1. Warabi Mochi — Senjyuan Yoshimune
Bite into history (literally!) with the warabi mochi (a bracken-starch dumpling) from Senjyuan Yoshimune. These gelatinous sweets are made from a starch mixture made from Kagoshima sweet potato starch and warabi root, using a recipe found in historical records.
Mochi made purely with warabi starch is priced more dearly, as a kilogram of the root can cost up to ¥2,000 (US$18.80). Warabi mochi from this 79-year-old family business isn't available at the duty-free stores at the airport!
2. Sake — Imanishi Shuzo Original Store
The sake from this 350-year-old brewery is not to be missed. Located in Miwa, said to be the very first place in Japan to brew sake, the drink here is made from well water that flows from Mount Miwa. Known as gokozui (water from the gods), this water is said to be able to heal ailments. You can also sign up for a sake brewery tour and sake tasting session.
3. Digestive Pills — Zenitani Shokaku-do
It may seem rather odd to buy a friend digestive pills as a gift, but these have an interesting story behind them. Back in the olden days, before embarking on their pilgrimage into the mountains, trainee Shugendo monks would stop in the town of Dorogawa. Here, they would buy these digestive pills—known as Daranisuke-gan—in case they get any abdominal discomforts up in the mountain.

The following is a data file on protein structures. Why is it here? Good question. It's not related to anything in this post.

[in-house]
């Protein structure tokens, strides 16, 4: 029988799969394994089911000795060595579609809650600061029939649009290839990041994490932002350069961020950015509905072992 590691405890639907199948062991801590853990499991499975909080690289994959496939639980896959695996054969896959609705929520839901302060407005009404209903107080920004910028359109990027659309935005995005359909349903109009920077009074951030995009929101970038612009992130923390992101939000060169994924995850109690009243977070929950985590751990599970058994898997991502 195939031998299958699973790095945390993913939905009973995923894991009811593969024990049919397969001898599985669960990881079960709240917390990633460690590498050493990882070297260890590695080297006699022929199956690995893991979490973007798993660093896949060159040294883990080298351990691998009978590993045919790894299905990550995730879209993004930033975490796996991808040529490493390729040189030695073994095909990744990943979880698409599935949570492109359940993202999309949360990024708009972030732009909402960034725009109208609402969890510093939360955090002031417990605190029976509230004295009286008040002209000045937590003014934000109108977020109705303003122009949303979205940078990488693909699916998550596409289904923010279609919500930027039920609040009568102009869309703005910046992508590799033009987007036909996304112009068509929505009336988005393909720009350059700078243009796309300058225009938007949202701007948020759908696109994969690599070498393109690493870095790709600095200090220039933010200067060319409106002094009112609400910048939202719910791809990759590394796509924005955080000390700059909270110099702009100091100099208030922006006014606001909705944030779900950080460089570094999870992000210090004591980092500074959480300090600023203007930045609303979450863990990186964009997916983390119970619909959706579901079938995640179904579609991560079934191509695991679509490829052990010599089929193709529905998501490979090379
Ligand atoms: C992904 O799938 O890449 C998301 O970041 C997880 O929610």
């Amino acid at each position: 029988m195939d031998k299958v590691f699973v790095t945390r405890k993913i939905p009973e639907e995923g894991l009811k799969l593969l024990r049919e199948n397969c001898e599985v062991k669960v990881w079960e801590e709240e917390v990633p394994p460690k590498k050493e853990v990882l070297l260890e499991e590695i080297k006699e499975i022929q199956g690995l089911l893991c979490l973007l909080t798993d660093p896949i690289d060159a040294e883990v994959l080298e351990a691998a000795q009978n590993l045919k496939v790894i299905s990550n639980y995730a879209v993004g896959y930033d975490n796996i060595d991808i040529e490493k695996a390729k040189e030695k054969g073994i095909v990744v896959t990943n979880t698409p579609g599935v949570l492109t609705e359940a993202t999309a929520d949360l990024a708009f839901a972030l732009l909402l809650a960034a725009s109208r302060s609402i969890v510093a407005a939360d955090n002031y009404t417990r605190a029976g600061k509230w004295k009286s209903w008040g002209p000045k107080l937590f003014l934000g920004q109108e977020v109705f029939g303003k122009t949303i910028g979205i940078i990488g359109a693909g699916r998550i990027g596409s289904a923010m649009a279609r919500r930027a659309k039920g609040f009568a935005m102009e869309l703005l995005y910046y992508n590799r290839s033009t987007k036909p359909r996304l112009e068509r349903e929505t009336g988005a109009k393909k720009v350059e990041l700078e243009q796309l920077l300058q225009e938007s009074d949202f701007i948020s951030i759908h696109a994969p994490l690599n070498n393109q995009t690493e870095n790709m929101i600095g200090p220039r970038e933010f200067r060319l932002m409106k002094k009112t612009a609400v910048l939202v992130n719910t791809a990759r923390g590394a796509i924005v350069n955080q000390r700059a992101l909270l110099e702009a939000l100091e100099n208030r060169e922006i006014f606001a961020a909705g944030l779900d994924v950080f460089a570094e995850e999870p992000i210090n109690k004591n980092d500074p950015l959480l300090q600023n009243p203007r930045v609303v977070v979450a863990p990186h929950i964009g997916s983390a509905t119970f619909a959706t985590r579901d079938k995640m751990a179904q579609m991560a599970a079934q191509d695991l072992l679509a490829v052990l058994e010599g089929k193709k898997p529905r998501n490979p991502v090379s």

Every packet holds 30 small black pills, and you're supposed to take them all in one dose. These pills, reportedly, are great for indigestion, bloating, hangovers, constipation and diarrhea. There are several shops selling them but, due to health regulations, they all share the same recipe.
4. Nara Pickles & Deer Cookies — Kasugano
Called Narazuke, these pickles are a Nara signature. The earliest mentions of the Narazuke can be found in historical records dating back to 1,300 years ago. Made from a vegetable called shirouri (white melon), the pickles are marinated with sake mash for a unique flavor.
Souvenir shop Kasugano was started by the owner’s parents 88 years ago as a restaurant. Today, it continues to receive large groups of tourists from China and Taiwan, who will first dine at its second-story restaurant before shopping for souvenirs on the ground floor. Don’t worry if pickles aren't your thing—there are super-cute deer cookies you can buy for friends back home too!
5. Somen — Miwa Somen Yamamoto
The great water of Miwa isn’t just perfect for brewing sake; it's also wonderful for the making of somen, thin white noodles that require both time and technique to create.
At Miwa Somen Yamamoto, somen of varying thicknesses can be found—the thinner the noodle, the pricier. If you’re seeking to impress your mother-in-law, be sure to get her the store specialty: White Dragon and White Hair.
To find more souvenirs from incredible shops in Nara, read on at Oishii below!